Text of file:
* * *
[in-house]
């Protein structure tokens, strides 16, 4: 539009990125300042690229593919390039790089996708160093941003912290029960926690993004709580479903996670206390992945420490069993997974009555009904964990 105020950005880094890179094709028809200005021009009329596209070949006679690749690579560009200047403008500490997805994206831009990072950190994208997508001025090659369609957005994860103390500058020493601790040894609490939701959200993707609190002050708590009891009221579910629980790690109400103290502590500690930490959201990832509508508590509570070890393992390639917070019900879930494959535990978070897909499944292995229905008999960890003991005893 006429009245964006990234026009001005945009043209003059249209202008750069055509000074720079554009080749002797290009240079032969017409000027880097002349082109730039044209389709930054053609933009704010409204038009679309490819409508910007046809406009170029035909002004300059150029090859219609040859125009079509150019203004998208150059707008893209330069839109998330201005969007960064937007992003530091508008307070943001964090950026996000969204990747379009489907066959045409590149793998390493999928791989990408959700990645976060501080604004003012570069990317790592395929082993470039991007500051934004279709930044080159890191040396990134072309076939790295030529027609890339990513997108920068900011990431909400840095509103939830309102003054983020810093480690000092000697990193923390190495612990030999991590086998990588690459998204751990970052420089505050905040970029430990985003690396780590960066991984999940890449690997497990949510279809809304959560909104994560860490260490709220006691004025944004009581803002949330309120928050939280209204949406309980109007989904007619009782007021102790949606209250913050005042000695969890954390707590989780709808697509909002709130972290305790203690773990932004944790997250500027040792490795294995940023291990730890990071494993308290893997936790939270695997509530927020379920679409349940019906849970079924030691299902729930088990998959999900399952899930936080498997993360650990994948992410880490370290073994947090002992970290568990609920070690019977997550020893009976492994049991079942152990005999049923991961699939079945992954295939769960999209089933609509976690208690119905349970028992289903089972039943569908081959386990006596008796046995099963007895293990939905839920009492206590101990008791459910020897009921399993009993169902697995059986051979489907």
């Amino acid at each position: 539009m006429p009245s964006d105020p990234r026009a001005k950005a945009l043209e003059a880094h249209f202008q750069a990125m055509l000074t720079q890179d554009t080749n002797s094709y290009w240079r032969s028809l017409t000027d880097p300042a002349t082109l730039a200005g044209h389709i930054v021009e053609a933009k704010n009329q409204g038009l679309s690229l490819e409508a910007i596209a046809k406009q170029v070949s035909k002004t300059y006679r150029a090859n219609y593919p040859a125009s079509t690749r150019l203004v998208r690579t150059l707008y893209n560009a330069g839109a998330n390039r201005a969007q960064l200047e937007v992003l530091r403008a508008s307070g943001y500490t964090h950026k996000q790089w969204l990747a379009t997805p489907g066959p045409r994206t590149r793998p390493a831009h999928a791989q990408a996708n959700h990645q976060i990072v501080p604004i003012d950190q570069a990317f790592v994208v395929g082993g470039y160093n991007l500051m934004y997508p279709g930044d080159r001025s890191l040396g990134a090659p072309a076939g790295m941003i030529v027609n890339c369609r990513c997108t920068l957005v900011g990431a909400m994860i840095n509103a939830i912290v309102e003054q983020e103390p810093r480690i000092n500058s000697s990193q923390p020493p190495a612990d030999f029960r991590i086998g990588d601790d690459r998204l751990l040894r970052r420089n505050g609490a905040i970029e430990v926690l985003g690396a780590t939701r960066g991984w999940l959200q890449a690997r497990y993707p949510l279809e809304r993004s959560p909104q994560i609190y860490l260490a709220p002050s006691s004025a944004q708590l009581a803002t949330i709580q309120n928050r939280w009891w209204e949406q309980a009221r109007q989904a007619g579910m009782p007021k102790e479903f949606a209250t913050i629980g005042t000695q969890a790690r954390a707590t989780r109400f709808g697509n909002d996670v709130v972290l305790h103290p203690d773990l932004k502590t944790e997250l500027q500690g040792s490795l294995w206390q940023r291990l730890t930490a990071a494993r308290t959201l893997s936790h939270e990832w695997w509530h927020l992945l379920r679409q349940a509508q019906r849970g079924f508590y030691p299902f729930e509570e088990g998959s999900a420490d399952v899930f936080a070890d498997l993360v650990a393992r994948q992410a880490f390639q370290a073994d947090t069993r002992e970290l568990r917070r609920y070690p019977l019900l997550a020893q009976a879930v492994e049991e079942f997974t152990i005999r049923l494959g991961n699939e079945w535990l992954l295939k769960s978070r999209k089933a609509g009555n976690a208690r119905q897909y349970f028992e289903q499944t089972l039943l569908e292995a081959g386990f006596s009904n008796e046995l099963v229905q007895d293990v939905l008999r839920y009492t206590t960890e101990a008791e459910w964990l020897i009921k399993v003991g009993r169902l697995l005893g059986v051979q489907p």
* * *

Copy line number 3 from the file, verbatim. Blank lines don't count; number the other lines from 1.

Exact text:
């Amino acid at each position: 539009m006429p009245s964006d105020p990234r026009a001005k950005a945009l043209e003059a880094h249209f202008q750069a990125m055509l000074t720079q890179d554009t080749n002797s094709y290009w240079r032969s028809l017409t000027d880097p300042a002349t082109l730039a200005g044209h389709i930054v021009e053609a933009k704010n009329q409204g038009l679309s690229l490819e409508a910007i596209a046809k406009q170029v070949s035909k002004t300059y006679r150029a090859n219609y593919p040859a125009s079509t690749r150019l203004v998208r690579t150059l707008y893209n560009a330069g839109a998330n390039r201005a969007q960064l200047e937007v992003l530091r403008a508008s307070g943001y500490t964090h950026k996000q790089w969204l990747a379009t997805p489907g066959p045409r994206t590149r793998p390493a831009h999928a791989q990408a996708n959700h990645q976060i990072v501080p604004i003012d950190q570069a990317f790592v994208v395929g082993g470039y160093n991007l500051m934004y997508p279709g930044d080159r001025s890191l040396g990134a090659p072309a076939g790295m941003i030529v027609n890339c369609r990513c997108t920068l957005v900011g990431a909400m994860i840095n509103a939830i912290v309102e003054q983020e103390p810093r480690i000092n500058s000697s990193q923390p020493p190495a612990d030999f029960r991590i086998g990588d601790d690459r998204l751990l040894r970052r420089n505050g609490a905040i970029e430990v926690l985003g690396a780590t939701r960066g991984w999940l959200q890449a690997r497990y993707p949510l279809e809304r993004s959560p909104q994560i609190y860490l260490a709220p002050s006691s004025a944004q708590l009581a803002t949330i709580q309120n928050r939280w009891w209204e949406q309980a009221r109007q989904a007619g579910m009782p007021k102790e479903f949606a209250t913050i629980g005042t000695q969890a790690r954390a707590t989780r109400f709808g697509n909002d996670v709130v972290l305790h103290p203690d773990l932004k502590t944790e997250l500027q500690g040792s490795l294995w206390q940023r291990l730890t930490a990071a494993r308290t959201l893997s936790h939270e990832w695997w509530h927020l992945l379920r679409q349940a509508q019906r849970g079924f508590y030691p299902f729930e509570e088990g998959s999900a420490d399952v899930f936080a070890d498997l993360v650990a393992r994948q992410a880490f390639q370290a073994d947090t069993r002992e970290l568990r917070r609920y070690p019977l019900l997550a020893q009976a879930v492994e049991e079942f997974t152990i005999r049923l494959g991961n699939e079945w535990l992954l295939k769960s978070r999209k089933a609509g009555n976690a208690r119905q897909y349970f028992e289903q499944t089972l039943l569908e292995a081959g386990f006596s009904n008796e046995l099963v229905q007895d293990v939905l008999r839920y009492t206590t960890e101990a008791e459910w964990l020897i009921k399993v003991g009993r169902l697995l005893g059986v051979q489907p």